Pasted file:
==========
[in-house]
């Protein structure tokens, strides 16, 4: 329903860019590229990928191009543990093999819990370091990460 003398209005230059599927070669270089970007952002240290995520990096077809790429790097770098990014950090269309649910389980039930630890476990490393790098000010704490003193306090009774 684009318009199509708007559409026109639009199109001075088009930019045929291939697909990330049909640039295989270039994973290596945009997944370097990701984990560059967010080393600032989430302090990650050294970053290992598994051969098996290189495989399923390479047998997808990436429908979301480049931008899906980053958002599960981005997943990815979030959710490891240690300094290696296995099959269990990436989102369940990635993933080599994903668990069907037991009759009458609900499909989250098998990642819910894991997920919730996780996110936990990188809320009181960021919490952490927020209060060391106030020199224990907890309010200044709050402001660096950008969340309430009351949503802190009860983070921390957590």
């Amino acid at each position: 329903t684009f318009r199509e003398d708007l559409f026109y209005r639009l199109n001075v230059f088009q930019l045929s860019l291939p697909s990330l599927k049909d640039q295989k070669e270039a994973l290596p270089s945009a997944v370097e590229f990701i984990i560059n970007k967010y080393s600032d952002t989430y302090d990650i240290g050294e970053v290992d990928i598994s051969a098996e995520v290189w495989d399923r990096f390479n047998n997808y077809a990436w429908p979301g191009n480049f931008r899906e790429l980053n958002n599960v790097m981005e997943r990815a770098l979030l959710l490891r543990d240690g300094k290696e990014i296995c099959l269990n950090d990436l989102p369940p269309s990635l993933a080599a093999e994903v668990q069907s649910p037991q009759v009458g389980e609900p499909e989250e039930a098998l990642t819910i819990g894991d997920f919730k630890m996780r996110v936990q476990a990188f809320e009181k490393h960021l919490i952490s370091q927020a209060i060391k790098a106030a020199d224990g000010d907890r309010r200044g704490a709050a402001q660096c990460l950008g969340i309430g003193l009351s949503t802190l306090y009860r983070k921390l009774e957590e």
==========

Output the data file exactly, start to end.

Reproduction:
[in-house]
């Protein structure tokens, strides 16, 4: 329903860019590229990928191009543990093999819990370091990460 003398209005230059599927070669270089970007952002240290995520990096077809790429790097770098990014950090269309649910389980039930630890476990490393790098000010704490003193306090009774 684009318009199509708007559409026109639009199109001075088009930019045929291939697909990330049909640039295989270039994973290596945009997944370097990701984990560059967010080393600032989430302090990650050294970053290992598994051969098996290189495989399923390479047998997808990436429908979301480049931008899906980053958002599960981005997943990815979030959710490891240690300094290696296995099959269990990436989102369940990635993933080599994903668990069907037991009759009458609900499909989250098998990642819910894991997920919730996780996110936990990188809320009181960021919490952490927020209060060391106030020199224990907890309010200044709050402001660096950008969340309430009351949503802190009860983070921390957590």
């Amino acid at each position: 329903t684009f318009r199509e003398d708007l559409f026109y209005r639009l199109n001075v230059f088009q930019l045929s860019l291939p697909s990330l599927k049909d640039q295989k070669e270039a994973l290596p270089s945009a997944v370097e590229f990701i984990i560059n970007k967010y080393s600032d952002t989430y302090d990650i240290g050294e970053v290992d990928i598994s051969a098996e995520v290189w495989d399923r990096f390479n047998n997808y077809a990436w429908p979301g191009n480049f931008r899906e790429l980053n958002n599960v790097m981005e997943r990815a770098l979030l959710l490891r543990d240690g300094k290696e990014i296995c099959l269990n950090d990436l989102p369940p269309s990635l993933a080599a093999e994903v668990q069907s649910p037991q009759v009458g389980e609900p499909e989250e039930a098998l990642t819910i819990g894991d997920f919730k630890m996780r996110v936990q476990a990188f809320e009181k490393h960021l919490i952490s370091q927020a209060i060391k790098a106030a020199d224990g000010d907890r309010r200044g704490a709050a402001q660096c990460l950008g969340i309430g003193l009351s949503t802190l306090y009860r983070k921390l009774e957590e």